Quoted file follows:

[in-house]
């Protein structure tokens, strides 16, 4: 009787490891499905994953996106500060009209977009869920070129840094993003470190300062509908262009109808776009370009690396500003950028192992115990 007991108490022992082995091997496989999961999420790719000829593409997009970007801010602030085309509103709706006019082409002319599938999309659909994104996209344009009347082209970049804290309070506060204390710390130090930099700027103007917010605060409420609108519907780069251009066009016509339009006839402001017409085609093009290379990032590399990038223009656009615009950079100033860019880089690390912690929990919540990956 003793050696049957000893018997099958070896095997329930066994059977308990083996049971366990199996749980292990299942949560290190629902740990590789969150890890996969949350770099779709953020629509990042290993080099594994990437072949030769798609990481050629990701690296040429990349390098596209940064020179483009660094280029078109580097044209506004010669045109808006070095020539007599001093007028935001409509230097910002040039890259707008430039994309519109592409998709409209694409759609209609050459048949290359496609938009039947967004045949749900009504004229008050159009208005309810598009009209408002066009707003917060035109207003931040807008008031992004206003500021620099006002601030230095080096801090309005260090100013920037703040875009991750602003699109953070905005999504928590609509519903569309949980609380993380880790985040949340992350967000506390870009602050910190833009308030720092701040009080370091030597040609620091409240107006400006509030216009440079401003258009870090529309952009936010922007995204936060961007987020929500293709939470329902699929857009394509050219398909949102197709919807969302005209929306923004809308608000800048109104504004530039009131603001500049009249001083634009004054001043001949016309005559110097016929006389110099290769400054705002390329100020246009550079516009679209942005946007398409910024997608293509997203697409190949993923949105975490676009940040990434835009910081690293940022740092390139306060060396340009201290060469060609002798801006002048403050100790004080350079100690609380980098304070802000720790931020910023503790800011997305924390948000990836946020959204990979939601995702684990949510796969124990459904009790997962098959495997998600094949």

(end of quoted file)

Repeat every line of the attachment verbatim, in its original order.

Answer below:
[in-house]
């Protein structure tokens, strides 16, 4: 009787490891499905994953996106500060009209977009869920070129840094993003470190300062509908262009109808776009370009690396500003950028192992115990 007991108490022992082995091997496989999961999420790719000829593409997009970007801010602030085309509103709706006019082409002319599938999309659909994104996209344009009347082209970049804290309070506060204390710390130090930099700027103007917010605060409420609108519907780069251009066009016509339009006839402001017409085609093009290379990032590399990038223009656009615009950079100033860019880089690390912690929990919540990956 003793050696049957000893018997099958070896095997329930066994059977308990083996049971366990199996749980292990299942949560290190629902740990590789969150890890996969949350770099779709953020629509990042290993080099594994990437072949030769798609990481050629990701690296040429990349390098596209940064020179483009660094280029078109580097044209506004010669045109808006070095020539007599001093007028935001409509230097910002040039890259707008430039994309519109592409998709409209694409759609209609050459048949290359496609938009039947967004045949749900009504004229008050159009208005309810598009009209408002066009707003917060035109207003931040807008008031992004206003500021620099006002601030230095080096801090309005260090100013920037703040875009991750602003699109953070905005999504928590609509519903569309949980609380993380880790985040949340992350967000506390870009602050910190833009308030720092701040009080370091030597040609620091409240107006400006509030216009440079401003258009870090529309952009936010922007995204936060961007987020929500293709939470329902699929857009394509050219398909949102197709919807969302005209929306923004809308608000800048109104504004530039009131603001500049009249001083634009004054001043001949016309005559110097016929006389110099290769400054705002390329100020246009550079516009679209942005946007398409910024997608293509997203697409190949993923949105975490676009940040990434835009910081690293940022740092390139306060060396340009201290060469060609002798801006002048403050100790004080350079100690609380980098304070802000720790931020910023503790800011997305924390948000990836946020959204990979939601995702684990949510796969124990459904009790997962098959495997998600094949």